July 2018
Volume 59, Issue 9
Open Access
ARVO Annual Meeting Abstract  |   July 2018
Changing Vergence Function in Persons with Parkinson’s Disease and Convergence Insufficiency
Author Affiliations & Notes
  • Elizabeth L Irving
    School of Optometry and Vision Science, University of Waterloo, Waterloo, Ontario, Canada
  • Carolyn Machan
    School of Optometry and Vision Science, University of Waterloo, Waterloo, Ontario, Canada
  • Estefania Chriqui
    Ecole d'optometrie, Universite de Montreal, Montreal, Quebec, Canada
  • Caroline Law
    Ecole d'optometrie, Universite de Montreal, Montreal, Quebec, Canada
  • Mosaad Alhassan
    School of Optometry and Vision Science, University of Waterloo, Waterloo, Ontario, Canada
  • Quincy Almeida
    Movement Disorders Research and Rehabilitation Centre, Wilfrid Laurier University, Waterloo, Ontario, Canada
  • Jeffery K Hovis
    School of Optometry and Vision Science, University of Waterloo, Waterloo, Ontario, Canada
  • Helene Kergoat
    Ecole d'optometrie, Universite de Montreal, Montreal, Quebec, Canada
Investigative Ophthalmology & Visual Science July 2018, Vol.59, 2964. doi:
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    • Get Citation

      Elizabeth L Irving, Carolyn Machan, Estefania Chriqui, Caroline Law, Mosaad Alhassan, Quincy Almeida, Jeffery K Hovis, Helene Kergoat; Changing Vergence Function in Persons with Parkinson’s Disease and Convergence Insufficiency. Invest. Ophthalmol. Vis. Sci. 2018;59(9):2964.

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      © ARVO (1962-2015); The Authors (2016-present)

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Abstract

Purpose : Convergence insufficiency (CI) is a common ocular motor disorder which is frequently treated with eye exercises. We have previously shown that CI is more common in persons with Parkinson’s disease (PD) than in an age-matched sample of people who do not have the disease. The purpose of this study was to determine if vergence performance could be altered with convergence training in individuals with PD.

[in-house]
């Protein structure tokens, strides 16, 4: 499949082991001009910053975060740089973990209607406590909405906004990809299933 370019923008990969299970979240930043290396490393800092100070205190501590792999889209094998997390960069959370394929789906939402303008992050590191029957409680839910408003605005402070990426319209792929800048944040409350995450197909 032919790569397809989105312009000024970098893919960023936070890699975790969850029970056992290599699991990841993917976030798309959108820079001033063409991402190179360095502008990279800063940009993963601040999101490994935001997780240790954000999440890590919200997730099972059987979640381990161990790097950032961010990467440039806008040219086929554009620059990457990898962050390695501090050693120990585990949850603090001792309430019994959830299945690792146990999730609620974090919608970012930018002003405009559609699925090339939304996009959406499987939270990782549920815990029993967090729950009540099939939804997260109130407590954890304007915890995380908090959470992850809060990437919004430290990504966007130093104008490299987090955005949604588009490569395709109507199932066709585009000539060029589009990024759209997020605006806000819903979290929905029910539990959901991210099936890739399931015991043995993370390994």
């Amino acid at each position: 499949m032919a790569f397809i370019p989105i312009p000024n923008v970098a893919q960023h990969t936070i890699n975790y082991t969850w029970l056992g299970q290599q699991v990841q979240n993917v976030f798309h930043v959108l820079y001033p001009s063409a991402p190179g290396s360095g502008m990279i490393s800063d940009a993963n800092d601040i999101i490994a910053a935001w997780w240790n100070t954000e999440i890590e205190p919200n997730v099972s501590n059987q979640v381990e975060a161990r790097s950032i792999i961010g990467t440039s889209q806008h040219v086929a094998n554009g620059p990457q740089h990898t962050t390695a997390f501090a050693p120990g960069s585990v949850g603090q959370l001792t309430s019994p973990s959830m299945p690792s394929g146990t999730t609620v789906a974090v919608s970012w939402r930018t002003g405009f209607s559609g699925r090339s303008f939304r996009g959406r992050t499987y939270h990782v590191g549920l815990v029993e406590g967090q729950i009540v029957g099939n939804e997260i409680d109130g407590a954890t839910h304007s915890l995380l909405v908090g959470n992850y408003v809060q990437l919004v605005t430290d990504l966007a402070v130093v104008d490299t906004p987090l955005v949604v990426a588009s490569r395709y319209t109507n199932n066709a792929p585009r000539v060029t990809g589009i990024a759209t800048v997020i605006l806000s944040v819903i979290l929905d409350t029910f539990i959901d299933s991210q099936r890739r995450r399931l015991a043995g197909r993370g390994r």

Methods : Fourteen individuals without dementia having both PD and CI were assigned 30 minutes per day, 5 days per week of convergence training exercises to be done at home. Phoria, near point of convergence (NPC) and positive fusional vergence (PFV) were measured at baseline and then following 1 month and 2 months of convergence training. Convergence Insufficiency Symptom Survey (CISS) scores, although not a main outcome measure of this study, were also determined.

Results : Of the 14 participants who started training, 6 individuals (43%) dropped out prior to the one month visit, 8 individuals (average age 70.4 ± 7.2 yrs; 2 female) completed 1 month of training and 6 of those completed 2 months of training. Phoria remained unchanged over the 2 month period. NPC decreased in 6/8 participants after one month. Average NPC changed from 15 to 13 cm after 1 month (N=8) and from 16 to 10 cm after 2 months (N=6). PFV was increased after one month in 8/8 people. The average change from baseline in the break point was 5 and 7 prism diopters for 1 and 2 months respectively. Repeated measures ANOVA’s of the 6 participants who completed 2 months of training indicated there were significant main effects of training time for both NPC (F=6.84, df=17; p<0.008) and PFV (F=3.96, df=17; p<0.04). CISS scores were variable and did not change significantly over the 2 months.

Conclusions : Ocular vergence function can be altered following 1-2 months of convergence training in individuals with PD who also have CI. These promising results suggest that a clinical trial to determine efficacy of convergence training as a treatment modality in these patients should be considered. Similar to other exercise programs, motivation and support will be important for compliance and overall success of such a treatment. Home support in this population may be more satisfactory than office-based training since attending multiple appointments is particularly challenging for them.

This is an abstract that was submitted for the 2018 ARVO Annual Meeting, held in Honolulu, Hawaii, April 29 - May 3, 2018.

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